Hosted on the site ‘ Verde Ethanol ‘, the Carbonômetro indicates the high potential of sugarcane biofuel helped the country to mitigate CO2 more than the sum of the annual emissions of Argentina (190 million tonnes), Peru (53.1 million tons ), Ecuador (35.7 million tons), Uruguay (7.8 million tonnes) and Paraguay (5.3 million tons).
For the consultant on emissions and Technology of UNICA, Alfred Szwarc, the result shows that sugarcane ethanol produced in Brazil is one of the cleanest energy alternatives commercially available worldwide.
“The reduction is quite significant. The data are of the same order of magnitude as the annual emission of CO2 from Poland (317 million tons), country considered one of the major global emitters of greenhouse gases, “says Szwarc.
The consultant notes that, despite its benefits, the global promotion of ethanol is still limited and needs more incentives, especially in Europe.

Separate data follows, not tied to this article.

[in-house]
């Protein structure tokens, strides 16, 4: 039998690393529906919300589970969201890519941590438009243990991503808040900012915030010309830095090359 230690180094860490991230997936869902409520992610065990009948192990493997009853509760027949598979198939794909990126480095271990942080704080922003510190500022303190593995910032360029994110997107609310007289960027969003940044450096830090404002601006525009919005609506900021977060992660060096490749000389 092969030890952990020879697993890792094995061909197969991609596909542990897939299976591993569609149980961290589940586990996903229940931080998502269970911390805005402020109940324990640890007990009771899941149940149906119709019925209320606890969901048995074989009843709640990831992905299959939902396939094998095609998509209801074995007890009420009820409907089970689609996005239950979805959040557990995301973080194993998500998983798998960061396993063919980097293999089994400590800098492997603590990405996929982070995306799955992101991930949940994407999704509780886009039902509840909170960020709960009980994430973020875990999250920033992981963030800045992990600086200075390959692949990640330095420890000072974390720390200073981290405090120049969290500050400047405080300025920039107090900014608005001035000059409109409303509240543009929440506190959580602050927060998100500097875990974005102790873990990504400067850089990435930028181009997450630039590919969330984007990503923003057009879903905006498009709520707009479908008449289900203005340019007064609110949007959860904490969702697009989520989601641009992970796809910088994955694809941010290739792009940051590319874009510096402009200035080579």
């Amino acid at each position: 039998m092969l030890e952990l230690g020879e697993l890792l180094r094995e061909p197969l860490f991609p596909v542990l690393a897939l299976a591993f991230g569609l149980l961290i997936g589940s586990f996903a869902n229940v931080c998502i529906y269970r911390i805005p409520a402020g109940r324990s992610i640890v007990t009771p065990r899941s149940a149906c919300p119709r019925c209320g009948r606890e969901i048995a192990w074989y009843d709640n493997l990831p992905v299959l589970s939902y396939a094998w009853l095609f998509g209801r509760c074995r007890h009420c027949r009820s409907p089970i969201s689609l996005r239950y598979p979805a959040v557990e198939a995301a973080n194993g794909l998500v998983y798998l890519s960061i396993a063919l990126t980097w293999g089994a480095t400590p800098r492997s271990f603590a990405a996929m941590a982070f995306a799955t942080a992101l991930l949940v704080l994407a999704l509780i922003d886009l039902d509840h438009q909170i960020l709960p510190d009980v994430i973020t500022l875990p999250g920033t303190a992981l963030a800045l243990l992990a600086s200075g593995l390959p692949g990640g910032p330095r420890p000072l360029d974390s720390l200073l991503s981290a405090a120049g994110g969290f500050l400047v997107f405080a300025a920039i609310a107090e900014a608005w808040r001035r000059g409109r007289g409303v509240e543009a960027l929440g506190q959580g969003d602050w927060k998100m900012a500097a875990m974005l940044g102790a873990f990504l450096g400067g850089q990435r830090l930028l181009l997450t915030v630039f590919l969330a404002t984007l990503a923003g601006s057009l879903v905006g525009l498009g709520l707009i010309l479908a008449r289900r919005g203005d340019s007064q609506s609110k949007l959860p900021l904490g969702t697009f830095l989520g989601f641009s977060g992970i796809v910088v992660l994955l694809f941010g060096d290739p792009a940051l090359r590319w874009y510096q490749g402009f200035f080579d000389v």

LanzaTech is partnering with two companies in the metals businesses to build a nearly $97 million ethanol plant. This company news release says LanzaTech, ArcelorMittal a steel and mining company, and Primetals Technologies, in the iron and steel industry, will construct Europe’s first-ever commercial scale production facility to create bioethanol from waste gases produced during the steelmaking process. The resulting bioethanol can cut greenhouse gas emissions by over 80 per cent compared with conventional fossil fuels.
The 47,000 ton ethanol/annum project, sufficient to fuel half a million cars with ethanol blended gasoline, will demonstrate the added value of recycling waste streams, not only by reducing emissions at source, hence reducing ArcelorMittal’s direct carbon footprint, but by keeping fossil fuels in the ground through the production of commodity chemicals and fuels that would otherwise be made from oil.
Approximately 50 per cent of the carbon used in the chemistry of steelmaking leaves the process as carbon monoxide. Today, this waste gas stream is either flared or used to heat and power the steel mill. In either case, the carbon monoxide is combusted and the resulting CO2 is emitted. LanzaTech’s technology, however, recycles the waste gases and ferments them with a proprietary microbe to produce bioethanol. Every ton of bioethanol produced, displaces 5.2 barrels of gasoline as well as reducing ArcelorMittal’s CO2 emissions by 2.3 tons.
The project will be located at ArcelorMittal’s steel plant in Ghent, Belgium, is anticipated to commence later this year, with bioethanol production expected to start mid-2017.